I have an occasional “phantom” itch in the middle of my back in a place I can’t reach. I use a long-handled comb to give it a good scratch. There’s no obvious cause — no rash, no irritation or redness, no diagnosed skin disorder. It’s annoying, but it doesn’t disrupt my life.
A combination of two topical creams already shown to clear precancerous skin lesions from sun-damaged skin also lowers the risk that patients will later develop squamous cell carcinoma of the skin.
Isotretinoin, a form of vitamin A, has been prescribed to treat acne for decades. It reduces oil production in the skin, which helps prevent acne from forming.
Washington University researchers have found that immune cells called macrophages can trigger smooth muscle contractions in the intestinal tract, independent of nerve cells. The research in mice suggests that targeting a receptor (green) on macrophages (red) holds potential for treating chemotherapy-induced diarrhea.
Washington University School of Medicine in St. Louis is joining with Sun Pharma Advanced Research Co. (SPARC) to support new drug development through the university’s Center for Drug Discovery and the Skandalaris Center for Interdisciplinary Innovation and Entrepreneurship.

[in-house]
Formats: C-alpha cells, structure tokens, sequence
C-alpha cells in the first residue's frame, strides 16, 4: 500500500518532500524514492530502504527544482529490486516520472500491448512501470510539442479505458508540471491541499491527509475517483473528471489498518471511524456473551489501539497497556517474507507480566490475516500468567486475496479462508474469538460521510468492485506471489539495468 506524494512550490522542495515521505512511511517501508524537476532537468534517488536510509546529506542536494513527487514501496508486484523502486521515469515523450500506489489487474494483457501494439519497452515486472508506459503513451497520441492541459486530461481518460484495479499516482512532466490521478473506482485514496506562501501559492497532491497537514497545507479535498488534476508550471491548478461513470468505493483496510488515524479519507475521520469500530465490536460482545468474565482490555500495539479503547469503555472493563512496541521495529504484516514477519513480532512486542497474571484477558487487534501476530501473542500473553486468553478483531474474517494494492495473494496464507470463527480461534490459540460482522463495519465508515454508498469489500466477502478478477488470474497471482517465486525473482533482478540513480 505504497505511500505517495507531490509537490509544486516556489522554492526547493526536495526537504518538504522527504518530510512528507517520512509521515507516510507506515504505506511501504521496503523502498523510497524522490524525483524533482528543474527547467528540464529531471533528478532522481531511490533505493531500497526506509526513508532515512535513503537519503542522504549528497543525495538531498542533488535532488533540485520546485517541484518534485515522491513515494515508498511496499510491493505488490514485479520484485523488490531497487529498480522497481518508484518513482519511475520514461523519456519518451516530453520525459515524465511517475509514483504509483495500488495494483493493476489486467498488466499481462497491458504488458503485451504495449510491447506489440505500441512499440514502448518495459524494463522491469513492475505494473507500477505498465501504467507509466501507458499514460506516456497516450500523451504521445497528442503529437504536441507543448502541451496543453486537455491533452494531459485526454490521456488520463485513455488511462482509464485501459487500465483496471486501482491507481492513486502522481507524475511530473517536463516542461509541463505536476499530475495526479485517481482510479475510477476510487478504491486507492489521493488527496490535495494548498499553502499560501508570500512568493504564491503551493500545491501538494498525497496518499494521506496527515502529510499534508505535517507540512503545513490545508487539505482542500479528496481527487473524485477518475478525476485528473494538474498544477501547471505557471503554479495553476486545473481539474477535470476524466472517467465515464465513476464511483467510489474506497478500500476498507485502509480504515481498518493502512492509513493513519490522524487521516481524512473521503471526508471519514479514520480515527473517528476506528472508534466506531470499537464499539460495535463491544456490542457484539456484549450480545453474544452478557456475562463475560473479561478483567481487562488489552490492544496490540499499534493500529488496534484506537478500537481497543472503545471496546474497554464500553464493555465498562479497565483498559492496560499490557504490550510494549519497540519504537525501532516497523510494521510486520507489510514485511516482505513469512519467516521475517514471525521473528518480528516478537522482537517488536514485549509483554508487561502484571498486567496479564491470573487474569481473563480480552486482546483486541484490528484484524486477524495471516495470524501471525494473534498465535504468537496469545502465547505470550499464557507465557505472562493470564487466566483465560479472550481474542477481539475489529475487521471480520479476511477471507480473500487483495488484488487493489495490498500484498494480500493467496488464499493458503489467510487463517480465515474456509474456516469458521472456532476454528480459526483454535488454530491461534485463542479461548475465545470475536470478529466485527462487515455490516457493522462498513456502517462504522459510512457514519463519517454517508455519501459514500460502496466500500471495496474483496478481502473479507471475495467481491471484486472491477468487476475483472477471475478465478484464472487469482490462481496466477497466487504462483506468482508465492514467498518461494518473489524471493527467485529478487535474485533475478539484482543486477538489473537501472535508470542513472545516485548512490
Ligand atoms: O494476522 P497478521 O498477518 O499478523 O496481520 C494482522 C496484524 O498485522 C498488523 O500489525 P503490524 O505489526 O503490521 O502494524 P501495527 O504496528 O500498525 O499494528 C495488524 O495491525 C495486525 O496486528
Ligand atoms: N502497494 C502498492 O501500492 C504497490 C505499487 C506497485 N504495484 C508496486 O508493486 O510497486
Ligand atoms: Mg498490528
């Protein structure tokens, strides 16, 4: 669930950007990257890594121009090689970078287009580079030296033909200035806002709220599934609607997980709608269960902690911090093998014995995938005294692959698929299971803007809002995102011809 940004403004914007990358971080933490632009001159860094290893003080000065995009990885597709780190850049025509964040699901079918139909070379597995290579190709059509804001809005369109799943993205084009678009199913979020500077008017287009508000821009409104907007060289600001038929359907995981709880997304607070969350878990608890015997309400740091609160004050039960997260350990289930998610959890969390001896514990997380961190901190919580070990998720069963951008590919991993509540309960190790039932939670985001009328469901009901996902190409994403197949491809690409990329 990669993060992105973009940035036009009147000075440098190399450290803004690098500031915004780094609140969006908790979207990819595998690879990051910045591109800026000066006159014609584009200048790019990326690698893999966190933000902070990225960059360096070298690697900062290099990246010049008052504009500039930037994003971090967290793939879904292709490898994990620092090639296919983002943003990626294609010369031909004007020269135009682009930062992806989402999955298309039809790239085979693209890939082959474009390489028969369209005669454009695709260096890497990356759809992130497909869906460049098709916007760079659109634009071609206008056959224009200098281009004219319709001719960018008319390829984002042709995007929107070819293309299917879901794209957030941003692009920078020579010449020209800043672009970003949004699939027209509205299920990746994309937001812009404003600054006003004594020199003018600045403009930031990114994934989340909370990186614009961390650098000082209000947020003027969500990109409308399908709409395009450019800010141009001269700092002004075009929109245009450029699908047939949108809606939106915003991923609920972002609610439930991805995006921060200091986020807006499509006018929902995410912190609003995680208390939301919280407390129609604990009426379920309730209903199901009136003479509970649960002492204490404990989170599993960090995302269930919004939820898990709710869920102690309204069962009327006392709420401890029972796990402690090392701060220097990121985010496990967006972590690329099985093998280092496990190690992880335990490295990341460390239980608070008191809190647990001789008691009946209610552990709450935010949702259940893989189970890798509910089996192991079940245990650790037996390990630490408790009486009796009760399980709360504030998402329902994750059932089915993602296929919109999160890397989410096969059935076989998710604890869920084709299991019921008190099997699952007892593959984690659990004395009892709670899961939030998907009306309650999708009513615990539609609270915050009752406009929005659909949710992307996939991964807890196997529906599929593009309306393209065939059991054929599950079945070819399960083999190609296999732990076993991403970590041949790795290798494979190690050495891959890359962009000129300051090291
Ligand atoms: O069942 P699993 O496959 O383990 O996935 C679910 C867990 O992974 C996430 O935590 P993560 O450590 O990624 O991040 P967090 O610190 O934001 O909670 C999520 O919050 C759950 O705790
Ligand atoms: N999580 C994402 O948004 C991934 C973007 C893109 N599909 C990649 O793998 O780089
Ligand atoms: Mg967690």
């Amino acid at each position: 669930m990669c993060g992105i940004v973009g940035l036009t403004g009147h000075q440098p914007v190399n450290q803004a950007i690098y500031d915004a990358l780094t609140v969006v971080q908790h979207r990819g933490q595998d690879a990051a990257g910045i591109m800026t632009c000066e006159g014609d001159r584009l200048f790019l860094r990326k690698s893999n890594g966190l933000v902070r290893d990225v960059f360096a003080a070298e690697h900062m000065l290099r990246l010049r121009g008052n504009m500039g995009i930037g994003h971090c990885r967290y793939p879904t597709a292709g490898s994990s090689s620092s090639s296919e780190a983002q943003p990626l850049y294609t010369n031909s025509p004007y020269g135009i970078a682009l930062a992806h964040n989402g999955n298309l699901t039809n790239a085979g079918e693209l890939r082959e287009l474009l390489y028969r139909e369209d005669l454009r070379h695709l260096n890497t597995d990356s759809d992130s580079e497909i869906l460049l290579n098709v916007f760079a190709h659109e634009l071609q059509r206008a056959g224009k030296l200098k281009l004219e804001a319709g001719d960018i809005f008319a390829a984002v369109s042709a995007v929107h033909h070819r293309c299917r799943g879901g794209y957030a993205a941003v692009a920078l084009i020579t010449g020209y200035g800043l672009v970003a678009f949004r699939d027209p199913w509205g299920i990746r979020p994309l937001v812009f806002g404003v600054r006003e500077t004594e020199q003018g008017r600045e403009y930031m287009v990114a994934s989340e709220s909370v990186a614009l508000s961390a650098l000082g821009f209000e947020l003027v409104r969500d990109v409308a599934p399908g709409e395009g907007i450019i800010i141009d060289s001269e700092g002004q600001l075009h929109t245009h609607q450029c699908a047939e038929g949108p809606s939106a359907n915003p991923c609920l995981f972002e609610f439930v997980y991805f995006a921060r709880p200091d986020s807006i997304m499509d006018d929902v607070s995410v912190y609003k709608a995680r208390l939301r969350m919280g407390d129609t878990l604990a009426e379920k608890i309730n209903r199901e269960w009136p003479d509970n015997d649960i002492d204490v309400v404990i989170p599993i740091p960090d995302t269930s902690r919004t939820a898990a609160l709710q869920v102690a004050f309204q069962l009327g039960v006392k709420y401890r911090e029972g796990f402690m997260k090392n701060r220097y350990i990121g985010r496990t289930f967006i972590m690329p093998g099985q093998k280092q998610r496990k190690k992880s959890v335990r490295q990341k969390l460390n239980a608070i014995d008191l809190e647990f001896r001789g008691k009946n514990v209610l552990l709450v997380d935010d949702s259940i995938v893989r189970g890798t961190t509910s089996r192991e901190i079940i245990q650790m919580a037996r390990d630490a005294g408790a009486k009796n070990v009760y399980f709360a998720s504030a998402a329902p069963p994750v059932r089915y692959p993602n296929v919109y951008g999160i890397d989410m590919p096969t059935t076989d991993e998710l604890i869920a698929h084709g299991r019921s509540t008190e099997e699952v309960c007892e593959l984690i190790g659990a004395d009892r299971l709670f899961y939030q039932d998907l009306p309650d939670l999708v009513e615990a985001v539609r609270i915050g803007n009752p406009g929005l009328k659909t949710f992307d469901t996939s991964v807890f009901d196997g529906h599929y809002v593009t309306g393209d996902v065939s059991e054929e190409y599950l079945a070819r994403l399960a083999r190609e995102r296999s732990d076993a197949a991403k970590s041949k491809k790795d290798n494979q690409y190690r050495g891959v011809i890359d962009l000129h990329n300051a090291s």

The roots of chronic itching have long remained a mystery. Meanwhile, those with the condition suffer from an unrelenting and sometimes debilitating urge to scratch. Now, new research at Washington University School of Medicine in St. Louis has identified immune signaling molecules that are essential for activating neurons in the skin to cause chronic itching.
The realization that it can be difficult for LGBTQ faculty, staff and students to connect, develop networking relationships and find mentors helped lead to the creation of OUTmed at the School of Medicine.
A combination of two topical drugs that have been in use for years triggers a robust immune response against precancerous skin lesions, according to a new study. The research, from Washington University School of Medicine in St. Louis and Harvard Medical School, shows that the therapy activates the immune system’s T cells, which then attack […]
In a small study of patients who have chronic itching with no known cause, researchers from the Center for the Study of Itch at Washington University School of Medicine in St. Louis identified immune system irregularities that may prompt the urge to scratch.
Director of pediatric dermatology dedicated to helping children at home and abroad